What’s the value of a Facebook fan?

One of our strategic account managers asked this question:

“How much value do we place on a Facebook follower?”

This is both simultaneously a simple and difficult question to answer. The short answer is that a Facebook fan alone is worth nearly nothing. Why? The process to Like a Facebook page is one of the lowest commitment activities you can do. One click and you’re done – you never have to engage with the brand, talk to anyone, or interact in any way. A Like by itself is fairly close in value to a website hit, and as Katie Delahayne Payne says, HITS is an acronym: how idiots track success. We’re asking the wrong question.

So how do you apply any value to Facebook? As Batman says, it’s not who you are that matters, it’s what you do. Before we begin this evaluation, I will assume that you know what a converted lead on your website is worth and have correctly configured Goals and Goal Values in Google Analytics. If you haven’t done this step, you’ll want to watch the WhatCounts webinar on Marketing ROI on demand by clicking here.

Start by creating a custom traffic segment in your Google Analytics. Call it Facebook, and set traffic source to match a regular expression.

Find the value of your Facebook fan in Google Analytics.

The regular expression I use is this:

facebook|fb.me|on.fb.me

This matches traffic from facebook.com as well as Facebook’s built in link shortener, fb.me.

Once you’ve got the custom traffic segment set up, visit your Assisted Conversions panel in multi-channel funnels and filter all of your conversions using the Facebook traffic segment.

Use the Facebook traffic segment.

Sum up all of the Facebook goals met and their respective values. In the example above, Facebook traffic represents $1,706.08 in assisted conversion value and $5,544.76 in last touch value for a total value of $7,250.84.

We know from careful tracking (and liberal use of spreadsheets) that we’ve had approximately 60 fans over the same time period. Does that mean that a fan is worth $7,250.84/60? No. Why? Because what’s creating value isn’t the fan but the engagement of the fan combined with their network. A super-influential fan who doesn’t like or share the content posted on your Facebook Page or site has an effective value of zero. A regular person who shares or likes some content that you posted that gets people back to your website and into your marketing funnel has significantly more value, even if they’re not a social media personality.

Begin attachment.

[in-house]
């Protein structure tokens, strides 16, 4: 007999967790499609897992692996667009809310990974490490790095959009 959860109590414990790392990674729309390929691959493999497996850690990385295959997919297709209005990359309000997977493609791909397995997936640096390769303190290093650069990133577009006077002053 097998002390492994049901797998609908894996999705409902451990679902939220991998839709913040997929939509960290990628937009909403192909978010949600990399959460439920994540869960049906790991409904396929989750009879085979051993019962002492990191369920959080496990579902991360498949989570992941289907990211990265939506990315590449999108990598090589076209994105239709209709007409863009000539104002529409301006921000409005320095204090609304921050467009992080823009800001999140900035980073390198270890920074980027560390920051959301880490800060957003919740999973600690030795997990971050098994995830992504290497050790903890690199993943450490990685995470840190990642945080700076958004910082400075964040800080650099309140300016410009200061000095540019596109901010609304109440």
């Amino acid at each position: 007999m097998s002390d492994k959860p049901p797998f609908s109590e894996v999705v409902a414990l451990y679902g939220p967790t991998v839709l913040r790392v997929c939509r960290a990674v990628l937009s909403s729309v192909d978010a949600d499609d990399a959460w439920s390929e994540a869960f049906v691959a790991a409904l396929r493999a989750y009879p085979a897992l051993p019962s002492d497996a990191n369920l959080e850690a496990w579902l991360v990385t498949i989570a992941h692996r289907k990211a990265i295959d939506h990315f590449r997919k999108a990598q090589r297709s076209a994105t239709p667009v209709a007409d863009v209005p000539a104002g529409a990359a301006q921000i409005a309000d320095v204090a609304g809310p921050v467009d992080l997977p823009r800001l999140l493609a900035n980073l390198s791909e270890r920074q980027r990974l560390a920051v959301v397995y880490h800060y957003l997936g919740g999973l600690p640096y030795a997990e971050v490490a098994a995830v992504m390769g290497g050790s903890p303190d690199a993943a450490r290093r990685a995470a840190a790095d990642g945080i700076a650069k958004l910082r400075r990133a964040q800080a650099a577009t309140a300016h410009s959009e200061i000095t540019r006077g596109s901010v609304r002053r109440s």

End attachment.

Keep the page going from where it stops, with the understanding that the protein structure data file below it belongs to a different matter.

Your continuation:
How do you measure that engagement? In Facebook Insights, you can export all of your available data, including Daily Active Users, into a spreadsheet:

Track your social engagements in a spreadsheet.

For the time period we’re looking at, the daily active users total is 40,279. That’s the sum of interactions of our fans, friends, and their respective networks (fan and non-fan alike).

Our value per interaction, then, is $7,250.84/40,279, or about 18 cents per interaction with us. That’s a useful value, a metric that indicates that our audience in the broadest possible sense is engaging with us and the value we provide, which in turn lets us derive business value from them.

This also gives us an actionable metric we can use to judge our efforts on Facebook. If we do more things that generate more interactions but don’t substantially increase the value per interaction, then we’re doing things that might be fun or cool but not valuable. On the other hand, if we find that our value per interaction is going up but our interaction quantity is going down, we might be doing things that are deriving business value but alienating our audience.

Our goal should be to provide content and interactions with our fans that is increasingly valuable to them. They in turn should share, like, and talk about our content, which should in turn drive business value back to our website. What we’d want to see in 6 months’ time, as a goal, might be something like 50,000 interactions with a value of $1/interaction.

I hope this post helps clarify that it’s not the fans themselves that do or don’t have value, but the actions, the engagement people take once they’ve made the connection with you.

Christopher S. Penn
Director of Inbound Marketing, WhatCounts

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